Another useful parameter is MONGO_URL, which allows you to store the Timing object into a MongoDB collection instead of printing it to stdout. It is useful when you want to keep a history of execution over time and perform further analysis.

# Replace the connection string below with your own
$ docker run -e MONGO_URL=mongodb://user:pass@your-server:port/db -e REQUEST_URL=https://github.com/docker goenning/webpage-timing

Running it on a global infrastructure

We’ve seen so far that we can collect metrics from a web page using a local Docker container and store it in MongoDB.

To go one step further we’ll use machines on the Cloud to run this container from multiple regions. You could spin up multiple Virtual Machines on the cloud provider of your preference and schedule this script on cron. But that’s not very cost effective and you’d have to carry the burden of maintaining dozens of virtual machines.

But there’s a better way 😀

Azure has a service called Azure Container Instances. It allows you to run a Docker container on the cloud without having to worry about the infrastructure behind it. The best of all? You only pay per execution time. If you start a container that runs for 5 seconds, you’ll pay $0.000080. On this post, I’ll show you how to perform this operation on Azure, but If prefer AWS, search for AWS Fargate, it’s a similar service, so you apply the same idea presented here.

What we’re going to do is create dozens of Azure Container Instance on each of its 17 regions and configure it to execute goenning/webpage-timing with our custom parameters. We’ll also need to store the data from all locations to query it later. In this example, I’ll be using MongoDB Atlas because it has a free tier and can also be hosted on Azure.

Assuming that you have an Azure Account and the Azure CLI is installed, run the following commands.

$ az login
$ az account set --subscription "<YOUR_SUBSCRIPTION NAME>" # you can skip this if your account has only one subscription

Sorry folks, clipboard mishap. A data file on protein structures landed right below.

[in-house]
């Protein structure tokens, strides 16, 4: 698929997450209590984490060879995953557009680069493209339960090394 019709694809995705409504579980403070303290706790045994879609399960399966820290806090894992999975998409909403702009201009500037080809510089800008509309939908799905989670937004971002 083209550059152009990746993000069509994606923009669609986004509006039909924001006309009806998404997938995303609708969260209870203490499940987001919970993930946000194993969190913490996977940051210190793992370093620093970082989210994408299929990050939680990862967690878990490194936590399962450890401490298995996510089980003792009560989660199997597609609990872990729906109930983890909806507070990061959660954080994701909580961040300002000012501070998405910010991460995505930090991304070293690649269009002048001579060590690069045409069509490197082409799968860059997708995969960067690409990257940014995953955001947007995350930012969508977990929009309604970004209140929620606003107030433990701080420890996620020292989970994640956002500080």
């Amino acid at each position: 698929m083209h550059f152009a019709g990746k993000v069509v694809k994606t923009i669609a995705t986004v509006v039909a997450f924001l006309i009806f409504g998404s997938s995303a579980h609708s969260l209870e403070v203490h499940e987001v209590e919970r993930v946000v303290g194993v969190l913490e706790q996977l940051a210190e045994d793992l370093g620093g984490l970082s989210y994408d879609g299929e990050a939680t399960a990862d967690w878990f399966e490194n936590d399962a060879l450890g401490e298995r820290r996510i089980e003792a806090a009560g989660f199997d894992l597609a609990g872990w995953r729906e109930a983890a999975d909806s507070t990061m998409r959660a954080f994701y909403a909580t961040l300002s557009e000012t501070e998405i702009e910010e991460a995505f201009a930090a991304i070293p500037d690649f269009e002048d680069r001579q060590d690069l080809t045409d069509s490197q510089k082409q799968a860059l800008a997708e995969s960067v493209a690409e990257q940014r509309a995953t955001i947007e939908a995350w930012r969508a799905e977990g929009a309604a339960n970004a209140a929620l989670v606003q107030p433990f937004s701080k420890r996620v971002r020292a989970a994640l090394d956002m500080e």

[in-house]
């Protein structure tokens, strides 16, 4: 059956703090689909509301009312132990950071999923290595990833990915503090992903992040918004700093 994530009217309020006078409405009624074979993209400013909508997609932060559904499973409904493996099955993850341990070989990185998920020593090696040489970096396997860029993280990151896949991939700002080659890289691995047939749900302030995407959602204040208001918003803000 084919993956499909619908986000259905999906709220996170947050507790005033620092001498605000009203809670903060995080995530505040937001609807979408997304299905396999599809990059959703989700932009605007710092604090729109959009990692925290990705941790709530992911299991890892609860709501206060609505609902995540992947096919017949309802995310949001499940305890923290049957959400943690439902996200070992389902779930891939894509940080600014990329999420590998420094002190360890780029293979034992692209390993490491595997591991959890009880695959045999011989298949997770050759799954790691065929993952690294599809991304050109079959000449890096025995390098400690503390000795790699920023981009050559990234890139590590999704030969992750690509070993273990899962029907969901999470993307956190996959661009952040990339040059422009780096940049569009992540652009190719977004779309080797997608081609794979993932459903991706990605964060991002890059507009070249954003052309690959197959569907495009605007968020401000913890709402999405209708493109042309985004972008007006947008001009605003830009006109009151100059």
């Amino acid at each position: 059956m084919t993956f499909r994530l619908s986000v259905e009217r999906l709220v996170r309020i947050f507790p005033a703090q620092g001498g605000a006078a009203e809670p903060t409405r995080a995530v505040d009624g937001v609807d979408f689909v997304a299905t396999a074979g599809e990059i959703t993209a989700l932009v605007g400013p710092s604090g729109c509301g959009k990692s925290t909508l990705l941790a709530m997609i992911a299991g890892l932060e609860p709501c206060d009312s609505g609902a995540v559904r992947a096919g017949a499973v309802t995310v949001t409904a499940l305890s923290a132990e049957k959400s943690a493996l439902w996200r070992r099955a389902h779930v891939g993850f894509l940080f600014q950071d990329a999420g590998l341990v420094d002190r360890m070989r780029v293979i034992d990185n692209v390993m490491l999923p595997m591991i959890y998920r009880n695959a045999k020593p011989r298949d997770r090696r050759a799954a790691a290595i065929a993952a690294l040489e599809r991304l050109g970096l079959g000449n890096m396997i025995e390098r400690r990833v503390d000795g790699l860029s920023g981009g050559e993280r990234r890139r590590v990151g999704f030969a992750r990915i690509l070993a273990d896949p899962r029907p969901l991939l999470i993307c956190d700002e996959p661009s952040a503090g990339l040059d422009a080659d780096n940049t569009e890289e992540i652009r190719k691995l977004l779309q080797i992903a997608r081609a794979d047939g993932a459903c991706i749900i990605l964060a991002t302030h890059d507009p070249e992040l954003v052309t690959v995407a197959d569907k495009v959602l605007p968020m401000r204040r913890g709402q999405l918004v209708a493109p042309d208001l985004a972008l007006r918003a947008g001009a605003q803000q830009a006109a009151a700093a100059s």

Create a file template.yaml with this content:

apiVersion: 2018-06-01
type: Microsoft.ContainerInstance/containerGroups
location: $location$
name: $name$
properties:
  containers:
  - name: $name$-01
    properties:
      image: goenning/webpage-timing
      environmentVariables:
        - name: 'ORIGIN'
          value: '$location$'
        - name: 'REQUEST_URL'
          value: '$request_url$'
        - name: 'MONGO_URL'
          secureValue: '$mongo_url$'
      resources:
        requests:
          cpu: 0.4
          memoryInGb: 0.7
  - name: $name$-02
    properties:
      image: goenning/webpage-timing
      environmentVariables:
        - name: 'ORIGIN'
          value: '$location$'
        - name: 'REQUEST_URL'
          value: '$request_url$'
        - name: 'MONGO_URL'
          secureValue: '$mongo_url$'
      resources:
        requests:
          cpu: 0.4
          memoryInGb: 0.7
  - name: $name$-03
    properties:
      image: goenning/webpage-timing
      environmentVariables:
        - name: 'ORIGIN'
          value: '$location$'
        - name: 'REQUEST_URL'
          value: '$request_url$'
        - name: 'MONGO_URL'
          secureValue: '$mongo_url$'
      resources:
        requests:
          cpu: 0.4
          memoryInGb: 0.7
  - name: $name$-04
    properties:
      image: goenning/webpage-timing
      environmentVariables:
        - name: 'ORIGIN'
          value: '$location$'
        - name: 'REQUEST_URL'
          value: '$request_url$'
        - name: 'MONGO_URL'
          secureValue: '$mongo_url$'
      resources:
        requests:
          cpu: 0.4
          memoryInGb: 0.7
  - name: $name$-05
    properties:
      image: goenning/webpage-timing
      environmentVariables:
        - name: 'ORIGIN'
          value: '$location$'
        - name: 'REQUEST_URL'
          value: '$request_url$'
        - name: 'MONGO_URL'
          secureValue: '$mongo_url$'
      resources:
        requests:
          cpu: 0.4
          memoryInGb: 0.7
  osType: Linux
  restartPolicy: OnFailure

This template will be loaded into Azure Container Service and it’ll create 5 containers using the same image and parameters. It’s also been configured to use up to 0.4 of the CPU and only 700MB of Memory.

Create another file aci.sh with the following content:

# The name of the resource group to be used on Azure
resource_group="webtiming-rg"

# The list of locations from where the test will be executed